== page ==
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Eur J Gynaecol Oncol. 2013;34(1):70-4.

Decreased prevalence of high-risk human papillomavirus infection is associated with obesity.

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1
Department of Obstetrics and Gynecology, Konyang University Hospital, Konyang University College of Medicine, Daejon, Republic of Korea.

Abstract

PURPOSE OF INVESTIGATION:

Obesity is correlated with low education, low economic status, and lower rates of Pap smears, which are known as socio-demographic risk factors for cervical cancer. However, the association between obesity and high-risk human papillomavirus (HR-HPV) infection, the necessary cause of cervical cancer, and its related precursors, is not established.

MATERIALS AND METHODS:

The authors examined the association between obesity and HR-HPV infection in 6,868 patients, who participated in annual health examinations at the Kangbuk Samsung Hospital in Seoul, Korea, from January through December 2007.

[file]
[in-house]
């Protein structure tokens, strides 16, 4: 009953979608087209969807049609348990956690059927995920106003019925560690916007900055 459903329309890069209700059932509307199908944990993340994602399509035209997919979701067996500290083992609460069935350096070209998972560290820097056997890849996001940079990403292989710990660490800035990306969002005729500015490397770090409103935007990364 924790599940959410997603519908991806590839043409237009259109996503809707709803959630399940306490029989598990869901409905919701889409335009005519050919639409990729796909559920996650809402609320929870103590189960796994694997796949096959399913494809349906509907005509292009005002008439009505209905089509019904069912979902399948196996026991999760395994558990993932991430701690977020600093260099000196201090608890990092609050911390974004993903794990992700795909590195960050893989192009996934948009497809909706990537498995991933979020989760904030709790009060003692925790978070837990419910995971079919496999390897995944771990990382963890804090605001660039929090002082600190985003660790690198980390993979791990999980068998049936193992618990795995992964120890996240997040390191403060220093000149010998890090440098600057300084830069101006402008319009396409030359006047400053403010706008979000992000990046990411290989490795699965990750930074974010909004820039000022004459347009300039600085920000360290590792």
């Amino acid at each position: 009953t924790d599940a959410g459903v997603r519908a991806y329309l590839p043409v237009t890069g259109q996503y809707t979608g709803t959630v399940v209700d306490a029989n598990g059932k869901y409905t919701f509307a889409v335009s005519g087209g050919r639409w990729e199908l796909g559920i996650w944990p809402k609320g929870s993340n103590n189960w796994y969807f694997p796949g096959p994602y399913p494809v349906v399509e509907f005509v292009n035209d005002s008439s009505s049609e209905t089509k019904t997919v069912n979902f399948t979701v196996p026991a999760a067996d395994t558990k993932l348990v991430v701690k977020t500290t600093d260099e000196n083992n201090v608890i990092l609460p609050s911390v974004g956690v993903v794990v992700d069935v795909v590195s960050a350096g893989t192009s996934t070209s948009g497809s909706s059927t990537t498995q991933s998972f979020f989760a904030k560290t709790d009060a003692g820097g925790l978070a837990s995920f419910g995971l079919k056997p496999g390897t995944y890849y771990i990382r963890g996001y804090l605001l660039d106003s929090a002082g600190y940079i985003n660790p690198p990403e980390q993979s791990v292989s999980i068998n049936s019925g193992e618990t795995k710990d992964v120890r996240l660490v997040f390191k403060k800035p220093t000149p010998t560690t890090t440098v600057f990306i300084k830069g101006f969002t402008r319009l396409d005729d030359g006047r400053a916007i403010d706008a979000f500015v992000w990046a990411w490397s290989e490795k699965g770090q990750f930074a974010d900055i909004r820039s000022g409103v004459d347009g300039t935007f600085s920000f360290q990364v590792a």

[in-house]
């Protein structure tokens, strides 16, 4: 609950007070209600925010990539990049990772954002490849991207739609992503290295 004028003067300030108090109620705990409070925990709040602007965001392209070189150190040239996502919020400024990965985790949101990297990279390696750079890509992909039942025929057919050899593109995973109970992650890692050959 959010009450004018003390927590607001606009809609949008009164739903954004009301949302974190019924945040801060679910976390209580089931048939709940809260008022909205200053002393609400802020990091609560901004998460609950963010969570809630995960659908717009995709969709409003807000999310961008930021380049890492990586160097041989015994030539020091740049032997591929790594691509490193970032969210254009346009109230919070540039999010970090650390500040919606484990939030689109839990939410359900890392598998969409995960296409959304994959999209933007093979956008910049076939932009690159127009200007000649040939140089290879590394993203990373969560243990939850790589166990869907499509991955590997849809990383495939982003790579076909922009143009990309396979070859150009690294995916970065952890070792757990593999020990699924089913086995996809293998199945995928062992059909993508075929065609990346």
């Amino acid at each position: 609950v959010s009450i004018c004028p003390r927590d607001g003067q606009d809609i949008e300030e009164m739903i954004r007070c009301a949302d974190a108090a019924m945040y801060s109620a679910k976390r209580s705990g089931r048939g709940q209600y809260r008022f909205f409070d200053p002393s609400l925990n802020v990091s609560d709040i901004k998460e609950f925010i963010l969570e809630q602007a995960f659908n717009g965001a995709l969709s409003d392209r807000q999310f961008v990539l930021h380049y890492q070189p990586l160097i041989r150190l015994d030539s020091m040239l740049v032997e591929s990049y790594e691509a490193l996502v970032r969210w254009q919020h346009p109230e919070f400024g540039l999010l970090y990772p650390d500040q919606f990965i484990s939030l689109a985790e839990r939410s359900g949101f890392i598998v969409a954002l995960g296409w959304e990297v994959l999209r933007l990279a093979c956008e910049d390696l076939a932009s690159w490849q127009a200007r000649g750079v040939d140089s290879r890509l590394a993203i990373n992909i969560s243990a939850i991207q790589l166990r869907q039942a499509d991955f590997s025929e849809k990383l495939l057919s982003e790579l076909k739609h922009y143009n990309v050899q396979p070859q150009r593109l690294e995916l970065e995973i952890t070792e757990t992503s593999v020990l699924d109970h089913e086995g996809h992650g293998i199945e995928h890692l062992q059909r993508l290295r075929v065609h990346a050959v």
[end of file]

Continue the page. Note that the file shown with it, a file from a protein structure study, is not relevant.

RESULTS:

The prevalence of HR-HPV infection was 14.8%. Women infected with HR-HPV had a lower body mass index (BMI), when compared with non-infected women. After adjustment for alcohol intake, cigarette smoking, and marital status, HR-HPV infection was found to be negatively associated with BMI. When the analysis was stratified according to BMI, the risk of HR-HPV infection was significantly lower among those who were overweight (OR = 0.817, 95% CI = 0.680-0.982), or obese (OR = 0.688, 95% CI = 0.556-0.851), when compared with women with normal weight.

CONCLUSION:

HR-HPV infection was associated with obesity defined by BMI, with a lower prevalence of infection observed in obese women.

PMID:
23590005
[Indexed for MEDLINE]
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